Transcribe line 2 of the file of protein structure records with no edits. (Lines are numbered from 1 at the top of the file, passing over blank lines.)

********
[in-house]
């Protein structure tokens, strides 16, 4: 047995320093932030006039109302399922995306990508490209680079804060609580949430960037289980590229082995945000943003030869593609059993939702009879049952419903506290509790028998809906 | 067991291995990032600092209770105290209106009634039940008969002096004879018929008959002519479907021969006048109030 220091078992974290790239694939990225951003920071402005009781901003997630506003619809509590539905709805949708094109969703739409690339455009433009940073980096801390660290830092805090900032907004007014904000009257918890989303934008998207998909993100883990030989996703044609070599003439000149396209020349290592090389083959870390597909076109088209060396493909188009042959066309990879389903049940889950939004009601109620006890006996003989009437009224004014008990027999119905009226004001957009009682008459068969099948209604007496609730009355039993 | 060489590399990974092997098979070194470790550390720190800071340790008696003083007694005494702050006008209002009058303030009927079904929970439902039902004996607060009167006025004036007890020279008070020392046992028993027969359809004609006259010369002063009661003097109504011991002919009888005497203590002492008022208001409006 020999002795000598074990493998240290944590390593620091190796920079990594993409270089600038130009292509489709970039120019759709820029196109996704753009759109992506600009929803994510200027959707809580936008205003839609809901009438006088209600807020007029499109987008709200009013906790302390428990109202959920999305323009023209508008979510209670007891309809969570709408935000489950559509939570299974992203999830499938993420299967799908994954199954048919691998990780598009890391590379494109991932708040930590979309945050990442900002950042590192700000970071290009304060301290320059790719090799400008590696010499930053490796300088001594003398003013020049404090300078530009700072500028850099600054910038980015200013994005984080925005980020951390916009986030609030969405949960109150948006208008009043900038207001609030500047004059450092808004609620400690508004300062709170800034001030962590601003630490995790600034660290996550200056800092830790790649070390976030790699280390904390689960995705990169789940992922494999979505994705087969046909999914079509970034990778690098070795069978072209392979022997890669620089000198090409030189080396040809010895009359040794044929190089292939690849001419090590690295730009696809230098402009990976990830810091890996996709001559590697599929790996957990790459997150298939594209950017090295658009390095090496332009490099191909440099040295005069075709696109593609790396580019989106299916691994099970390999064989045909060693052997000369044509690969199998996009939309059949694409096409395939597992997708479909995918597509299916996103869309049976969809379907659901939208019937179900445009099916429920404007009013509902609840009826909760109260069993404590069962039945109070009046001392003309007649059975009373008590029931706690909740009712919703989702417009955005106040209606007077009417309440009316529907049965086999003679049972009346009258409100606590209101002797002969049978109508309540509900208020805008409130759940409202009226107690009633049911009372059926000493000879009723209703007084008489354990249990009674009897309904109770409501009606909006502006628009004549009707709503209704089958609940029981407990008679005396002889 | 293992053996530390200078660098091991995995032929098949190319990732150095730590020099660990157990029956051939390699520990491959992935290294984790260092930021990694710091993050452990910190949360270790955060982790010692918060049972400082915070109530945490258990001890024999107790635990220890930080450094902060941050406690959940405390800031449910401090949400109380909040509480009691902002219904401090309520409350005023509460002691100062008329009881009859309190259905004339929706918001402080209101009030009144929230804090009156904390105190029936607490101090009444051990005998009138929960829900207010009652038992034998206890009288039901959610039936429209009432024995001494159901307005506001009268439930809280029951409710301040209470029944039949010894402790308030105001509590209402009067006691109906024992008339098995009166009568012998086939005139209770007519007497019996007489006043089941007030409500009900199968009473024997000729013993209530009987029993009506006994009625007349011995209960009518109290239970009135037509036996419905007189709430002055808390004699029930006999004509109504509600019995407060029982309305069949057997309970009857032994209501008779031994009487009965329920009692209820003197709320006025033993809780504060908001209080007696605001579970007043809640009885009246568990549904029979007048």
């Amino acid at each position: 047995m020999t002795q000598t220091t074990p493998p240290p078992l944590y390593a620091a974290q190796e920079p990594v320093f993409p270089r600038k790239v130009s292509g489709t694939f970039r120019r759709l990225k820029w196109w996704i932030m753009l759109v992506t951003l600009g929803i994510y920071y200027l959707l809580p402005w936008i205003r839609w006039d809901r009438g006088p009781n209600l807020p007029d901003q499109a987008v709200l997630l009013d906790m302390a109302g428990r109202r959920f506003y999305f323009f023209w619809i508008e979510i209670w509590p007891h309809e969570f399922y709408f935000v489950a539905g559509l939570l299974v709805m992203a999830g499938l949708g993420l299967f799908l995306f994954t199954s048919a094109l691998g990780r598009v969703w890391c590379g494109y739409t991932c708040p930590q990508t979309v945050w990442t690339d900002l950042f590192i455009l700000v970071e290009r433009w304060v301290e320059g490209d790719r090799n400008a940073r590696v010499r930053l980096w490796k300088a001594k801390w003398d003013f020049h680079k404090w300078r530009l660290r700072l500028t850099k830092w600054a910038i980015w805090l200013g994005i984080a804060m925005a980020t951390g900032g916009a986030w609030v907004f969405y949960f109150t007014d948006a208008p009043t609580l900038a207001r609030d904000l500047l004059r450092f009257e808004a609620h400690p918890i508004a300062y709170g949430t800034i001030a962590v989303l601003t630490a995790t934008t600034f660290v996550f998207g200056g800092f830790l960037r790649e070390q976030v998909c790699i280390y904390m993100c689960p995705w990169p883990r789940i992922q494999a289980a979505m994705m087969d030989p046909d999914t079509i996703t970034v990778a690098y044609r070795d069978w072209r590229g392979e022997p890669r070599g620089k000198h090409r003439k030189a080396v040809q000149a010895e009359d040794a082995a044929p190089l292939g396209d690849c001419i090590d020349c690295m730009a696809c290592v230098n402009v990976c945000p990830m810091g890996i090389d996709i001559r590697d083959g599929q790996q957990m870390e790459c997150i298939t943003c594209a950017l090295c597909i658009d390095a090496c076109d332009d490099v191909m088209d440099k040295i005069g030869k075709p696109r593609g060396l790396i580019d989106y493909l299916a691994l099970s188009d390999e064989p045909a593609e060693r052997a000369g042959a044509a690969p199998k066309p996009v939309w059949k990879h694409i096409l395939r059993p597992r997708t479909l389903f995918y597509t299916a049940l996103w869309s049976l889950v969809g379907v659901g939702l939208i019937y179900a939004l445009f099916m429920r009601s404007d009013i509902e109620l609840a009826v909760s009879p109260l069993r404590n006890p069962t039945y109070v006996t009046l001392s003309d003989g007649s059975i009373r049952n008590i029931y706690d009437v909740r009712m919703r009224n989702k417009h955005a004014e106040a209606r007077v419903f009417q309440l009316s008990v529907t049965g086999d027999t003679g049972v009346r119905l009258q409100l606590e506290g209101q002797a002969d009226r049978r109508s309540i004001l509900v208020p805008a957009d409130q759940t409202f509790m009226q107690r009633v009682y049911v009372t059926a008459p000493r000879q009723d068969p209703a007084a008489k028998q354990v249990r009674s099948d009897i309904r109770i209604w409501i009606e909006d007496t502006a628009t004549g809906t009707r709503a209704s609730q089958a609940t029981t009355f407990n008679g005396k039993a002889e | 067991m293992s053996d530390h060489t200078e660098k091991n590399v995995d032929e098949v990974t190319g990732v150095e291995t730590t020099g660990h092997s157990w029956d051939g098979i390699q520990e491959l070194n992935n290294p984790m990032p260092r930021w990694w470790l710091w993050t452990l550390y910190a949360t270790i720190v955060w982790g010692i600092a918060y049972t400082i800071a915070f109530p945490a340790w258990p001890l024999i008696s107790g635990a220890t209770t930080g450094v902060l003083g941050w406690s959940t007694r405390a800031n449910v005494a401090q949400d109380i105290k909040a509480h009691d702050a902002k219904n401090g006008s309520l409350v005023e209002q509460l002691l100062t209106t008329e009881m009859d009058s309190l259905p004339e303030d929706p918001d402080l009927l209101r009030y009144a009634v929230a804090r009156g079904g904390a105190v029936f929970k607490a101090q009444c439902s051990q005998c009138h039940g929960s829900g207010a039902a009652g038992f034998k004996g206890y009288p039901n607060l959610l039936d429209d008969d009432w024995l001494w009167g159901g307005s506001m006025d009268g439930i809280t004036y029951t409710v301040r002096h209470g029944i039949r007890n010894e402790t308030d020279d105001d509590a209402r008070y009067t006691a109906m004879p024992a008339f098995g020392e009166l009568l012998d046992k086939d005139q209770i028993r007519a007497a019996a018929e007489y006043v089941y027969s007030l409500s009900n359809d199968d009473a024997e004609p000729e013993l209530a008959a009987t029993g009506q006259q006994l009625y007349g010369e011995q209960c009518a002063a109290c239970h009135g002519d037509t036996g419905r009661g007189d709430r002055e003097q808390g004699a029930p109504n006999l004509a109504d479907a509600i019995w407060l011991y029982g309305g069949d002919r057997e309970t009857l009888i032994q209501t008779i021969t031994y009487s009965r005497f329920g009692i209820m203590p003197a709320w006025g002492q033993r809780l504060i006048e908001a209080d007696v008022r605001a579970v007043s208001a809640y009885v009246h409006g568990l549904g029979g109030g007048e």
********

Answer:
């Protein structure tokens, strides 16, 4: 047995320093932030006039109302399922995306990508490209680079804060609580949430960037289980590229082995945000943003030869593609059993939702009879049952419903506290509790028998809906 | 067991291995990032600092209770105290209106009634039940008969002096004879018929008959002519479907021969006048109030 220091078992974290790239694939990225951003920071402005009781901003997630506003619809509590539905709805949708094109969703739409690339455009433009940073980096801390660290830092805090900032907004007014904000009257918890989303934008998207998909993100883990030989996703044609070599003439000149396209020349290592090389083959870390597909076109088209060396493909188009042959066309990879389903049940889950939004009601109620006890006996003989009437009224004014008990027999119905009226004001957009009682008459068969099948209604007496609730009355039993 | 060489590399990974092997098979070194470790550390720190800071340790008696003083007694005494702050006008209002009058303030009927079904929970439902039902004996607060009167006025004036007890020279008070020392046992028993027969359809004609006259010369002063009661003097109504011991002919009888005497203590002492008022208001409006 020999002795000598074990493998240290944590390593620091190796920079990594993409270089600038130009292509489709970039120019759709820029196109996704753009759109992506600009929803994510200027959707809580936008205003839609809901009438006088209600807020007029499109987008709200009013906790302390428990109202959920999305323009023209508008979510209670007891309809969570709408935000489950559509939570299974992203999830499938993420299967799908994954199954048919691998990780598009890391590379494109991932708040930590979309945050990442900002950042590192700000970071290009304060301290320059790719090799400008590696010499930053490796300088001594003398003013020049404090300078530009700072500028850099600054910038980015200013994005984080925005980020951390916009986030609030969405949960109150948006208008009043900038207001609030500047004059450092808004609620400690508004300062709170800034001030962590601003630490995790600034660290996550200056800092830790790649070390976030790699280390904390689960995705990169789940992922494999979505994705087969046909999914079509970034990778690098070795069978072209392979022997890669620089000198090409030189080396040809010895009359040794044929190089292939690849001419090590690295730009696809230098402009990976990830810091890996996709001559590697599929790996957990790459997150298939594209950017090295658009390095090496332009490099191909440099040295005069075709696109593609790396580019989106299916691994099970390999064989045909060693052997000369044509690969199998996009939309059949694409096409395939597992997708479909995918597509299916996103869309049976969809379907659901939208019937179900445009099916429920404007009013509902609840009826909760109260069993404590069962039945109070009046001392003309007649059975009373008590029931706690909740009712919703989702417009955005106040209606007077009417309440009316529907049965086999003679049972009346009258409100606590209101002797002969049978109508309540509900208020805008409130759940409202009226107690009633049911009372059926000493000879009723209703007084008489354990249990009674009897309904109770409501009606909006502006628009004549009707709503209704089958609940029981407990008679005396002889 | 293992053996530390200078660098091991995995032929098949190319990732150095730590020099660990157990029956051939390699520990491959992935290294984790260092930021990694710091993050452990910190949360270790955060982790010692918060049972400082915070109530945490258990001890024999107790635990220890930080450094902060941050406690959940405390800031449910401090949400109380909040509480009691902002219904401090309520409350005023509460002691100062008329009881009859309190259905004339929706918001402080209101009030009144929230804090009156904390105190029936607490101090009444051990005998009138929960829900207010009652038992034998206890009288039901959610039936429209009432024995001494159901307005506001009268439930809280029951409710301040209470029944039949010894402790308030105001509590209402009067006691109906024992008339098995009166009568012998086939005139209770007519007497019996007489006043089941007030409500009900199968009473024997000729013993209530009987029993009506006994009625007349011995209960009518109290239970009135037509036996419905007189709430002055808390004699029930006999004509109504509600019995407060029982309305069949057997309970009857032994209501008779031994009487009965329920009692209820003197709320006025033993809780504060908001209080007696605001579970007043809640009885009246568990549904029979007048």